By Dr. Yona Lunsky
"Be my microphone, not my voice."
This week, our community lost one of its greatest thought leaders and action takers. Indeed David Hingsburger stood out not just because of what he thought about and shared with others, but because of what he said, how he said it, and what he did about these ideas most important to him. And he didn’t just say what he needed to in a way everyone could understand it, he came up with new and creative ways to help others to do the same.
H-CARDD had a very special relationship with Dave. Dave founded a little newsletter that grew into the International Journal for Direct Support Professionals, which came out monthly and can be found now in English, French and Spanish. It introduced a new topic each month with practical insights and resources for frontline staff. H-CARDD was able to develop 15 articles for this audience ranging from talking about poop, men’s and women’s health, HIV, Health care waiting rooms, emergencies, and mental health, and mortality and I was also able to write about families, grief, and most recently pandemic recovery. With Dave’s vision, and some brilliant colleagues from Vita Community Services, we worked together to develop a suite of tools to help DSP’s navigate healthcare to improve the health of the people they support. We also designed a series of health care communication tools that put the person with the disability in the driver’s seat when it came to their health.
Dave was a big fan of data and knowledge translation. In his words: from his February 2019 blog about our HCARDD project looking at health care and health care access for people with developmental disabilities.
"My thanks, both as a professional and as a disabled person, for doing radical research that ‘speaks truth to power’ … you are constantly creating facts in an arena where opinions and anecdotes used to reign. Because of your work people in general, but most importantly, people in power can’t ‘not know’ this. It matters. It shows that the lives of people with intellectual disabilities are on the line. It affirms the idea of both ableism and disphobia as a constant theme and a constant threat in the lives of people with disabilities. I am in awe of your commitment and your courage." - Dave Hingsburger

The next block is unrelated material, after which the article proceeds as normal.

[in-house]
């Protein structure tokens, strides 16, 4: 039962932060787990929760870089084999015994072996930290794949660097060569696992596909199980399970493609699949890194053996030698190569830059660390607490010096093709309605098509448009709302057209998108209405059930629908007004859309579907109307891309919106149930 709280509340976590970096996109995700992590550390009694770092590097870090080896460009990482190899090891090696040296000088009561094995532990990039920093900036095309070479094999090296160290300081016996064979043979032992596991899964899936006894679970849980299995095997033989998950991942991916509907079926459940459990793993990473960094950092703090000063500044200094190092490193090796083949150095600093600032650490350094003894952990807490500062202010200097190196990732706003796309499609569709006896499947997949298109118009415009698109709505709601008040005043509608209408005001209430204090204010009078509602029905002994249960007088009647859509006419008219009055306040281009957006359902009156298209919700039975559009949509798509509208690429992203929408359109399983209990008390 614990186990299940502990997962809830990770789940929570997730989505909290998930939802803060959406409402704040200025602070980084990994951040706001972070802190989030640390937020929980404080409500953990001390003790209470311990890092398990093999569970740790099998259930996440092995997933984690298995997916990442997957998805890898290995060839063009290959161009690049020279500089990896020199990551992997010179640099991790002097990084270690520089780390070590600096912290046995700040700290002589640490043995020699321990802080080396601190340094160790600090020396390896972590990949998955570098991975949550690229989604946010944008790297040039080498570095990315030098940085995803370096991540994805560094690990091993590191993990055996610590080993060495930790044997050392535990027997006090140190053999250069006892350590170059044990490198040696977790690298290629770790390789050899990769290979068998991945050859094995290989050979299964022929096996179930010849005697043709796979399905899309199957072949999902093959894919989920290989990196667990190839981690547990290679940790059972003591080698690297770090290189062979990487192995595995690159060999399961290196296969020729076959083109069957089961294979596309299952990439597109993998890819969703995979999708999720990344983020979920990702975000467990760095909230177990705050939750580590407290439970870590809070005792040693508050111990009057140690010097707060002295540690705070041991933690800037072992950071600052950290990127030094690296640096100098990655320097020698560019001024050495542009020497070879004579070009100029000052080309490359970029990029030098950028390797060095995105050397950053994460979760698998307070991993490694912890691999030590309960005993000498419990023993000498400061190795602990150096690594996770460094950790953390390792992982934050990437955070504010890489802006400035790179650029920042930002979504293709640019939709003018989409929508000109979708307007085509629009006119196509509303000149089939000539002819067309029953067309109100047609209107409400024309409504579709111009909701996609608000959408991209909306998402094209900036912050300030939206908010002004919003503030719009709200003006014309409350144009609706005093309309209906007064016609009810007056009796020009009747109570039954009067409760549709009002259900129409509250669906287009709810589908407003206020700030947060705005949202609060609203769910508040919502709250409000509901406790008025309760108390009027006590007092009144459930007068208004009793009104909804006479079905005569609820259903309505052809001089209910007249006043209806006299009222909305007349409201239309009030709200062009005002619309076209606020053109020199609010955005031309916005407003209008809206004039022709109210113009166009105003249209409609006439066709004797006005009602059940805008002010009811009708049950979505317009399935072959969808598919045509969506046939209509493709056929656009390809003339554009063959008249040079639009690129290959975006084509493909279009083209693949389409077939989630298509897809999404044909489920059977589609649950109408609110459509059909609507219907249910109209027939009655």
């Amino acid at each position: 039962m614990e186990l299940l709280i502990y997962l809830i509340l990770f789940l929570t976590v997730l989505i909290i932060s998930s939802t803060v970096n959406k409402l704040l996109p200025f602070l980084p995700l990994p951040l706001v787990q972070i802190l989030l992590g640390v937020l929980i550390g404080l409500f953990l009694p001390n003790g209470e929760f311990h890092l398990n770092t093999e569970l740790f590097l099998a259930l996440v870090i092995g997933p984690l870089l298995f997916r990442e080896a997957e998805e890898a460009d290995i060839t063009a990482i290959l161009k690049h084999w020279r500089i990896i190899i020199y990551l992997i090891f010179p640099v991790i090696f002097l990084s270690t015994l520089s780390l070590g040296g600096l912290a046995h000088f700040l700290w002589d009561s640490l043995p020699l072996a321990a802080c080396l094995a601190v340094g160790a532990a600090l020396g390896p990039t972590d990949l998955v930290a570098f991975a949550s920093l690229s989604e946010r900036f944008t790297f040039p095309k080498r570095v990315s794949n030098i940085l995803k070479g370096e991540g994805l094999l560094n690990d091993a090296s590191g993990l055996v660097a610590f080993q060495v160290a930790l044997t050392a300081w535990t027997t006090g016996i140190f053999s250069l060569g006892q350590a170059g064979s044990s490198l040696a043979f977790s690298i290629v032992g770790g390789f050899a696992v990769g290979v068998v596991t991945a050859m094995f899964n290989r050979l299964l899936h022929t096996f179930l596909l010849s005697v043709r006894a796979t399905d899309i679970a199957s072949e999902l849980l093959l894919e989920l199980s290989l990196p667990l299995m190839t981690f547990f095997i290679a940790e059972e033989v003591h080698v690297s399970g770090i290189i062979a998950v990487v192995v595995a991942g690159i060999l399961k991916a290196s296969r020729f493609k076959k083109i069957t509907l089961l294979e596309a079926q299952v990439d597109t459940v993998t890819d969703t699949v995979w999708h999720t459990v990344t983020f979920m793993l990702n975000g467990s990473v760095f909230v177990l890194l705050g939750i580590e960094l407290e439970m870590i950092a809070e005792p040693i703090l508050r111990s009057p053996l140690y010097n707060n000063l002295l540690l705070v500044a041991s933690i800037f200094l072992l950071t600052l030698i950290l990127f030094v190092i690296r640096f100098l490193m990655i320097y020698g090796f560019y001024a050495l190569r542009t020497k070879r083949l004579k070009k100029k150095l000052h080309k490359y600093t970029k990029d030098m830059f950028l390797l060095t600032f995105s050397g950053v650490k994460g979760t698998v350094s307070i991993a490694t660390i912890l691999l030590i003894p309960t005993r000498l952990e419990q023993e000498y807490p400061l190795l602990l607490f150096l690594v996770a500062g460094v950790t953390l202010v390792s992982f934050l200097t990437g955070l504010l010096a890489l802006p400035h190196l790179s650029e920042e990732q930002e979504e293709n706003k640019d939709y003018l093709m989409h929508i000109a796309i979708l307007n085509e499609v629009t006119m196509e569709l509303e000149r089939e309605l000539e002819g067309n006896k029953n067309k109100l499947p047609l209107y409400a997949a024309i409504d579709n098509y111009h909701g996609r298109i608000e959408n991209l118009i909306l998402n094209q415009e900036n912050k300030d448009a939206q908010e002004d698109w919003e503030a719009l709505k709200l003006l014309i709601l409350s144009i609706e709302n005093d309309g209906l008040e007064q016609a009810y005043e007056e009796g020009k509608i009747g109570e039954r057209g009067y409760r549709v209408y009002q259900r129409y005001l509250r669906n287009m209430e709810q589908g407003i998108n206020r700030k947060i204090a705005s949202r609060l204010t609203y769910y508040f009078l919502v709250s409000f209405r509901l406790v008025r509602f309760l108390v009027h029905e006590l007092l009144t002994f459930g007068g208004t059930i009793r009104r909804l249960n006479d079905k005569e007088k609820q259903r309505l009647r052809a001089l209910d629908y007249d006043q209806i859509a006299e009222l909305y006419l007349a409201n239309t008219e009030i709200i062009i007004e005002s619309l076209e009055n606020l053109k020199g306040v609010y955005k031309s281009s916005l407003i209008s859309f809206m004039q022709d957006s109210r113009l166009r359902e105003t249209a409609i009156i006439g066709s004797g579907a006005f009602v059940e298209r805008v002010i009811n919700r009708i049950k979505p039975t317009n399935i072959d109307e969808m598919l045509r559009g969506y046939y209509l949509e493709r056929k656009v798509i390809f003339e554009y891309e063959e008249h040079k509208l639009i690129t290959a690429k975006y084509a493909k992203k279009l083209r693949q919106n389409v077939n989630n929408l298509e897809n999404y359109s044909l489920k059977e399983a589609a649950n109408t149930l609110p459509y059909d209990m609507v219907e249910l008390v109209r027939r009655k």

But here is the thing; I have always been in awe of the commitment and courage of Dave. Dave was a sort of truth barometer. He encouraged me to find my own voice, amplify the voices of others, and help all of us to collectively speak our truth. If I had something to say, I could share it with him and say: Is it ok to say this? Is it too hard to understand? Did I go too far? Is there a perspective I didn’t consider? He always responded honestly, quickly and kindly. He didn’t mince words and he helped me to avoid doing so as well.
He was a truth sayer. And he was such an astute observer. He helped us get the point with one image, one quote, one story, and he pushed us to give a damn and do something about it. About people. About each other.
I hope we can honour Dave’s memory by giving a damn, being the microphone for others, and speaking our collective truth.